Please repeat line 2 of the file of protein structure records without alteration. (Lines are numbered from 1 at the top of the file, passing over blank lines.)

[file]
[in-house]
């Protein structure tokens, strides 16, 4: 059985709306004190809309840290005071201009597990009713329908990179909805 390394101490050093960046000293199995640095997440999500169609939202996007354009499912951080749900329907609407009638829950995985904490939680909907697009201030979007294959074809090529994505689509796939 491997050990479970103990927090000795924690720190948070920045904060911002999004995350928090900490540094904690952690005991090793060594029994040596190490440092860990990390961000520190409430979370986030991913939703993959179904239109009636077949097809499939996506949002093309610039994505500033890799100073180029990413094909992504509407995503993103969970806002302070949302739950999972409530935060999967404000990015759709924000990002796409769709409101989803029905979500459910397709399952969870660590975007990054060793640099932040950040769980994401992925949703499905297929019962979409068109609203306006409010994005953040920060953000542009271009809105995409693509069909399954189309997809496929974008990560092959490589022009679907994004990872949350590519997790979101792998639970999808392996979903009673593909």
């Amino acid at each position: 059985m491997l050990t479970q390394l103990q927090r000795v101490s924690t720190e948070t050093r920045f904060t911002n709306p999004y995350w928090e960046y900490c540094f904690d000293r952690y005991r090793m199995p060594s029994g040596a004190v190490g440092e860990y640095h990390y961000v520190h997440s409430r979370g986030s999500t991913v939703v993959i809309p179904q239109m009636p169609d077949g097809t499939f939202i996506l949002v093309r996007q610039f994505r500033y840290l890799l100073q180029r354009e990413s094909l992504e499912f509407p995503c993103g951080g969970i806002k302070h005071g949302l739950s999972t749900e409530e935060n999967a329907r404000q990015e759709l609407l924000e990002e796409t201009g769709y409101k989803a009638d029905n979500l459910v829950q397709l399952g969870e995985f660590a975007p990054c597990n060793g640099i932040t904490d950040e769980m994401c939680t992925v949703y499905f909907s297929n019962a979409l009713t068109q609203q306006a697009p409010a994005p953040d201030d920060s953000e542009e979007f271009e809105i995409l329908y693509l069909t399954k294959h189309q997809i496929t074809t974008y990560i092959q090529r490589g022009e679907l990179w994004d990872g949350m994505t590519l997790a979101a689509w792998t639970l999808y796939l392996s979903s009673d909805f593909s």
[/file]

């Protein structure tokens, strides 16, 4: 059985709306004190809309840290005071201009597990009713329908990179909805 390394101490050093960046000293199995640095997440999500169609939202996007354009499912951080749900329907609407009638829950995985904490939680909907697009201030979007294959074809090529994505689509796939 491997050990479970103990927090000795924690720190948070920045904060911002999004995350928090900490540094904690952690005991090793060594029994040596190490440092860990990390961000520190409430979370986030991913939703993959179904239109009636077949097809499939996506949002093309610039994505500033890799100073180029990413094909992504509407995503993103969970806002302070949302739950999972409530935060999967404000990015759709924000990002796409769709409101989803029905979500459910397709399952969870660590975007990054060793640099932040950040769980994401992925949703499905297929019962979409068109609203306006409010994005953040920060953000542009271009809105995409693509069909399954189309997809496929974008990560092959490589022009679907994004990872949350590519997790979101792998639970999808392996979903009673593909």